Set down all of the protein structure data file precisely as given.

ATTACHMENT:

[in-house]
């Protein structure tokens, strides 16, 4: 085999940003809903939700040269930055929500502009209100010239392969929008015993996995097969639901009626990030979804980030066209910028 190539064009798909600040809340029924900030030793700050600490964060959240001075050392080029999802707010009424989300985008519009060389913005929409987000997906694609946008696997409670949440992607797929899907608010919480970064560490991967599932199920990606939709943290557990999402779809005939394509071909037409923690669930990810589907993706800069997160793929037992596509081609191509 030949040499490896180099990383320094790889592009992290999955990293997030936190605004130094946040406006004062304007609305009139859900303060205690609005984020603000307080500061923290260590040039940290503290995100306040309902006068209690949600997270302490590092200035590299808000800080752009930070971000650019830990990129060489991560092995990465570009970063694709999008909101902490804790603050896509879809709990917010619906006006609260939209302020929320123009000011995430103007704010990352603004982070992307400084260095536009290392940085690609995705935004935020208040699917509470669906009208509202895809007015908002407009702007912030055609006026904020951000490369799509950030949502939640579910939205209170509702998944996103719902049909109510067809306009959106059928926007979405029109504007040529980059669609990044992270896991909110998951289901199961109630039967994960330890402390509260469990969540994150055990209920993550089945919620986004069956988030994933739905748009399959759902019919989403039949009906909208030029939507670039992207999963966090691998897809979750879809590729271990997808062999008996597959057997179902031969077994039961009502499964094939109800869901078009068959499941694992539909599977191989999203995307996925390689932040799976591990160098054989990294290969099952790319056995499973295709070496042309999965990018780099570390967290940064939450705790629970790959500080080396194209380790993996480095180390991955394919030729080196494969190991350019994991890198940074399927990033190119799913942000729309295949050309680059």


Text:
[in-house]
């Protein structure tokens, strides 16, 4: 085999940003809903939700040269930055929500502009209100010239392969929008015993996995097969639901009626990030979804980030066209910028 190539064009798909600040809340029924900030030793700050600490964060959240001075050392080029999802707010009424989300985008519009060389913005929409987000997906694609946008696997409670949440992607797929899907608010919480970064560490991967599932199920990606939709943290557990999402779809005939394509071909037409923690669930990810589907993706800069997160793929037992596509081609191509 030949040499490896180099990383320094790889592009992290999955990293997030936190605004130094946040406006004062304007609305009139859900303060205690609005984020603000307080500061923290260590040039940290503290995100306040309902006068209690949600997270302490590092200035590299808000800080752009930070971000650019830990990129060489991560092995990465570009970063694709999008909101902490804790603050896509879809709990917010619906006006609260939209302020929320123009000011995430103007704010990352603004982070992307400084260095536009290392940085690609995705935004935020208040699917509470669906009208509202895809007015908002407009702007912030055609006026904020951000490369799509950030949502939640579910939205209170509702998944996103719902049909109510067809306009959106059928926007979405029109504007040529980059669609990044992270896991909110998951289901199961109630039967994960330890402390509260469990969540994150055990209920993550089945919620986004069956988030994933739905748009399959759902019919989403039949009906909208030029939507670039992207999963966090691998897809979750879809590729271990997808062999008996597959057997179902031969077994039961009502499964094939109800869901078009068959499941694992539909599977191989999203995307996925390689932040799976591990160098054989990294290969099952790319056995499973295709070496042309999965990018780099570390967290940064939450705790629970790959500080080396194209380790993996480095180390991955394919030729080196494969190991350019994991890198940074399927990033190119799913942000729309295949050309680059």